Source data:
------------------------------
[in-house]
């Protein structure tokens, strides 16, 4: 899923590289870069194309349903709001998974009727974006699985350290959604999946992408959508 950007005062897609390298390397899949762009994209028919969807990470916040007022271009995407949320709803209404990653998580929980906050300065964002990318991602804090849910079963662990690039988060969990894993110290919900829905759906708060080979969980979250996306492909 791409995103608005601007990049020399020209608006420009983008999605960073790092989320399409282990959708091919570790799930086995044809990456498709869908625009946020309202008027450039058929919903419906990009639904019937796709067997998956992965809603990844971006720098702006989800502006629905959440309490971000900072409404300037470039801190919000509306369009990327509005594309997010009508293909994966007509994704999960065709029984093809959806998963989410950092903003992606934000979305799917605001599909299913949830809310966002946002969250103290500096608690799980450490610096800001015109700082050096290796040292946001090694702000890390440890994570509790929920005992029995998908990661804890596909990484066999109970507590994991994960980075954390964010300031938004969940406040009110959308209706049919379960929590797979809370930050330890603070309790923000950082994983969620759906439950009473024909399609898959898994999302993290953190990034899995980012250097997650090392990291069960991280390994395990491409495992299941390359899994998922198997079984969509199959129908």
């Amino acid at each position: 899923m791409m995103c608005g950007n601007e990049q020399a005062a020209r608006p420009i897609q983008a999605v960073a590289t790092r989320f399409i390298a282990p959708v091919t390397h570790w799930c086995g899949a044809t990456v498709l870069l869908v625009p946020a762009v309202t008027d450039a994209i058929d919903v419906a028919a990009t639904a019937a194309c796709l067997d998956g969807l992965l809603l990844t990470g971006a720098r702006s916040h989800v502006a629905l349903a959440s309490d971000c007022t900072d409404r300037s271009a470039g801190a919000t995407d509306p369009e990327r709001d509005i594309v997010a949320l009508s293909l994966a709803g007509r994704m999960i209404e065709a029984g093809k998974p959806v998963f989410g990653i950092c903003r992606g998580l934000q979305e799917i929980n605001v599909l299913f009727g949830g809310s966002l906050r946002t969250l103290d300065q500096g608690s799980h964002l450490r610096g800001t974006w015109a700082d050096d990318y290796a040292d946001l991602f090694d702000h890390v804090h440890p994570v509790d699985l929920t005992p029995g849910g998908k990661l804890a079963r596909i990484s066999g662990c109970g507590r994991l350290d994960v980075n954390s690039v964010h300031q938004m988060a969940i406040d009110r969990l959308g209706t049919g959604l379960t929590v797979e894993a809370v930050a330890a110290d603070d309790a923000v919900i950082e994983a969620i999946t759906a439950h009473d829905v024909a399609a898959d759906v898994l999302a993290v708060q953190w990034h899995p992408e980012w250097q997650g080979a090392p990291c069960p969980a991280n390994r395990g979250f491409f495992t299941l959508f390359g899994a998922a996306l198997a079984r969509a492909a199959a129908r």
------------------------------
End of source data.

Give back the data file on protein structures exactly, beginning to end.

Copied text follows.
[in-house]
């Protein structure tokens, strides 16, 4: 899923590289870069194309349903709001998974009727974006699985350290959604999946992408959508 950007005062897609390298390397899949762009994209028919969807990470916040007022271009995407949320709803209404990653998580929980906050300065964002990318991602804090849910079963662990690039988060969990894993110290919900829905759906708060080979969980979250996306492909 791409995103608005601007990049020399020209608006420009983008999605960073790092989320399409282990959708091919570790799930086995044809990456498709869908625009946020309202008027450039058929919903419906990009639904019937796709067997998956992965809603990844971006720098702006989800502006629905959440309490971000900072409404300037470039801190919000509306369009990327509005594309997010009508293909994966007509994704999960065709029984093809959806998963989410950092903003992606934000979305799917605001599909299913949830809310966002946002969250103290500096608690799980450490610096800001015109700082050096290796040292946001090694702000890390440890994570509790929920005992029995998908990661804890596909990484066999109970507590994991994960980075954390964010300031938004969940406040009110959308209706049919379960929590797979809370930050330890603070309790923000950082994983969620759906439950009473024909399609898959898994999302993290953190990034899995980012250097997650090392990291069960991280390994395990491409495992299941390359899994998922198997079984969509199959129908």
């Amino acid at each position: 899923m791409m995103c608005g950007n601007e990049q020399a005062a020209r608006p420009i897609q983008a999605v960073a590289t790092r989320f399409i390298a282990p959708v091919t390397h570790w799930c086995g899949a044809t990456v498709l870069l869908v625009p946020a762009v309202t008027d450039a994209i058929d919903v419906a028919a990009t639904a019937a194309c796709l067997d998956g969807l992965l809603l990844t990470g971006a720098r702006s916040h989800v502006a629905l349903a959440s309490d971000c007022t900072d409404r300037s271009a470039g801190a919000t995407d509306p369009e990327r709001d509005i594309v997010a949320l009508s293909l994966a709803g007509r994704m999960i209404e065709a029984g093809k998974p959806v998963f989410g990653i950092c903003r992606g998580l934000q979305e799917i929980n605001v599909l299913f009727g949830g809310s966002l906050r946002t969250l103290d300065q500096g608690s799980h964002l450490r610096g800001t974006w015109a700082d050096d990318y290796a040292d946001l991602f090694d702000h890390v804090h440890p994570v509790d699985l929920t005992p029995g849910g998908k990661l804890a079963r596909i990484s066999g662990c109970g507590r994991l350290d994960v980075n954390s690039v964010h300031q938004m988060a969940i406040d009110r969990l959308g209706t049919g959604l379960t929590v797979e894993a809370v930050a330890a110290d603070d309790a923000v919900i950082e994983a969620i999946t759906a439950h009473d829905v024909a399609a898959d759906v898994l999302a993290v708060q953190w990034h899995p992408e980012w250097q997650g080979a090392p990291c069960p969980a991280n390994r395990g979250f491409f495992t299941l959508f390359g899994a998922a996306l198997a079984r969509a492909a199959a129908r």